Where Are All the Young Men and Women of Color?: Capacity Enhancement Practice in the Criminal Justice System

By Melvin Delgado | Go to book overview

8
AIDS Counseling
Education, Bedford Hills
Correctional Facility,
New York

Bedford Hills Correctional Facility opened in 1901 and is located about forty-five minutes north of New York City. Bedford Hills houses 750 of a total of 3,500 female inmates in the state of New York. An additional 2,000 women are housed in New York City jails (Engle, 1999). The vast majority (approximately 80 percent) of female inmates in New York state prisons have histories of substance abuse, 75 percent are mothers, and 50 percent have suffered from a major psychiatric disorder (Engle, 1999). This profile does not differ dramatically from that reported in the literature and found in other states across the United States.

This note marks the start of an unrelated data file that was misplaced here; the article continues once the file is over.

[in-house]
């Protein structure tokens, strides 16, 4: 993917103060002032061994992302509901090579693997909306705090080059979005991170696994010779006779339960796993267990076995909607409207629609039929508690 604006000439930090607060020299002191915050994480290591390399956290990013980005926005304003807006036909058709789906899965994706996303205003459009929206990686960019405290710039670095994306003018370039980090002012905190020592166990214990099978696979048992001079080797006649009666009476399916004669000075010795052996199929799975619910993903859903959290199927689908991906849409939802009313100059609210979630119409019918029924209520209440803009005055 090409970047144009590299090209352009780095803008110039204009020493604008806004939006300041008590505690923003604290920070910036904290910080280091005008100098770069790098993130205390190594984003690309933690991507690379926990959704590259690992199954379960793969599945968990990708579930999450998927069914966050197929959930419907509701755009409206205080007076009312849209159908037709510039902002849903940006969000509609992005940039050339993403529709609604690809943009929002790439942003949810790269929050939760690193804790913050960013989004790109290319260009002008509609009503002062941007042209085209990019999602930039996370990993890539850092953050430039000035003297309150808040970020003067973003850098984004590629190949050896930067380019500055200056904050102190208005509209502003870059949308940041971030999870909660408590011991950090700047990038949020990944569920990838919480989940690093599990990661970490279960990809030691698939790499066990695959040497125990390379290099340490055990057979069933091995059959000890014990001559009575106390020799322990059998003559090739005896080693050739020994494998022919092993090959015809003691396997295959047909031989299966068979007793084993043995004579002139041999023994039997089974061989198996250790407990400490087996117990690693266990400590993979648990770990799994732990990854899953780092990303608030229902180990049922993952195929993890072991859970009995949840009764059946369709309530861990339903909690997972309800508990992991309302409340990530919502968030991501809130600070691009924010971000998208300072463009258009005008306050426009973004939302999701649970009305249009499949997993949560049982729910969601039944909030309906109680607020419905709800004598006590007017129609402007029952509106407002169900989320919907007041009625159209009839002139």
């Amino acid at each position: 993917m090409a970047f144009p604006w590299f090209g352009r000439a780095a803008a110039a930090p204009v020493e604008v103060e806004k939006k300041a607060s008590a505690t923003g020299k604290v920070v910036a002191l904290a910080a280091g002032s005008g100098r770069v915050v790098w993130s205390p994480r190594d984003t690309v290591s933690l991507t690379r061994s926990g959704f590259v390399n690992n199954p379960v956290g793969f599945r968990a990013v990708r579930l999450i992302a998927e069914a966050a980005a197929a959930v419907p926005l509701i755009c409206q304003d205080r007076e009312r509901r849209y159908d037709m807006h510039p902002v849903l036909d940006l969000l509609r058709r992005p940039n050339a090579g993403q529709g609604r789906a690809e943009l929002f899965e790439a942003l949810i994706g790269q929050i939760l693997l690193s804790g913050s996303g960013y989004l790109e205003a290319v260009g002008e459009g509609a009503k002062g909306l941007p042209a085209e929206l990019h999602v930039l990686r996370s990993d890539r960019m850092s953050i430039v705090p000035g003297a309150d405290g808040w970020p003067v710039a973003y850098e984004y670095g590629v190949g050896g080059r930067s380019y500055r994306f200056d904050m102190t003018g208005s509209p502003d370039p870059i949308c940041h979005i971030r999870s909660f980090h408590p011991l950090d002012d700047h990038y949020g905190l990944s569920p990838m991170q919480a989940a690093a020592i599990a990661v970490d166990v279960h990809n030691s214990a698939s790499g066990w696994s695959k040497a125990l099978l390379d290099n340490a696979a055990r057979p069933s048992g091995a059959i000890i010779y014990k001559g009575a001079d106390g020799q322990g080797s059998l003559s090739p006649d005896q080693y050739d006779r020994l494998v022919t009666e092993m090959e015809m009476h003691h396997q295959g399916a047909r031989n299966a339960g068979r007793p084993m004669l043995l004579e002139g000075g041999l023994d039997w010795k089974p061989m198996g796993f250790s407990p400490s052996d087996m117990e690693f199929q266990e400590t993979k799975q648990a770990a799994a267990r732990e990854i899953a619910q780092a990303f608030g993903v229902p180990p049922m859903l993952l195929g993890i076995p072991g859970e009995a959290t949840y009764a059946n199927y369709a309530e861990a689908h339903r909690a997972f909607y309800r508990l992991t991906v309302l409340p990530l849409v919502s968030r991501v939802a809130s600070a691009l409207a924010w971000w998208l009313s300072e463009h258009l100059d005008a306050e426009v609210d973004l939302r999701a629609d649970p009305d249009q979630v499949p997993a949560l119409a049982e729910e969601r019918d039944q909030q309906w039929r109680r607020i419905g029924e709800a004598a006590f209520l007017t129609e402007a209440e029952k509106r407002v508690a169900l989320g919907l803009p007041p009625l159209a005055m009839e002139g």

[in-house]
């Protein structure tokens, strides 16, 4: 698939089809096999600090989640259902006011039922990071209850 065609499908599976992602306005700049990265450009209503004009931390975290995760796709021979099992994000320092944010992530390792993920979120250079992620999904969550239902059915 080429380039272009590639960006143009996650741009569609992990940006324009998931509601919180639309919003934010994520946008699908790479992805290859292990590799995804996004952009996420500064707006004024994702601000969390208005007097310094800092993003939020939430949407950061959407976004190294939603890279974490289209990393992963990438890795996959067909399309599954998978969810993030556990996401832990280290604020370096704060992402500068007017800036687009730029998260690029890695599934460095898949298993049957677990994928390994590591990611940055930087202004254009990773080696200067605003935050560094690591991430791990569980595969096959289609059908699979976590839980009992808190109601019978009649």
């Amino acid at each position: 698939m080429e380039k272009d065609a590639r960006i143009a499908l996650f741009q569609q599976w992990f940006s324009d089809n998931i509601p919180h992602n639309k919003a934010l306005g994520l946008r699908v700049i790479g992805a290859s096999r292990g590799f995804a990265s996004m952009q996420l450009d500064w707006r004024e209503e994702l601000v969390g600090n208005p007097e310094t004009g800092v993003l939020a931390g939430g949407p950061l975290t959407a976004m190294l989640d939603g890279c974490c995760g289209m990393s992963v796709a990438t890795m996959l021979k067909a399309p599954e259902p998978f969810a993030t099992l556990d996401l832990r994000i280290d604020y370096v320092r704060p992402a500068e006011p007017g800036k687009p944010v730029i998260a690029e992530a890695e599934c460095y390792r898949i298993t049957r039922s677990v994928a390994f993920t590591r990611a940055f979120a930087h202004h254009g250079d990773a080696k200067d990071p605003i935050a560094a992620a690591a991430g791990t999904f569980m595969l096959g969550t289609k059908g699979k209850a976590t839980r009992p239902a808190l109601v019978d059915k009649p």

AIDS Counseling Education (ACE), established in 1988, serves as an excellent example of how capacity enhancement comes to life in a maximum security prison. Women in prison face tremendous challenges, one of which is AIDS (ACE Program, 1998). This program was developed by women inmates, primarily of color, of the Bedford Hills Correctional Facility in response to the devastating impact of AIDS on their and their families' well-being. The program is multifaceted and directed by leadership from the inmates themselves, but with close collaborative relationships with social service and health organizations, some of which are staffed by social workers.

In 1992 approximately one of every five women inmates in the New York correctional system tested positive for the HIV virus, indicating a

-128-

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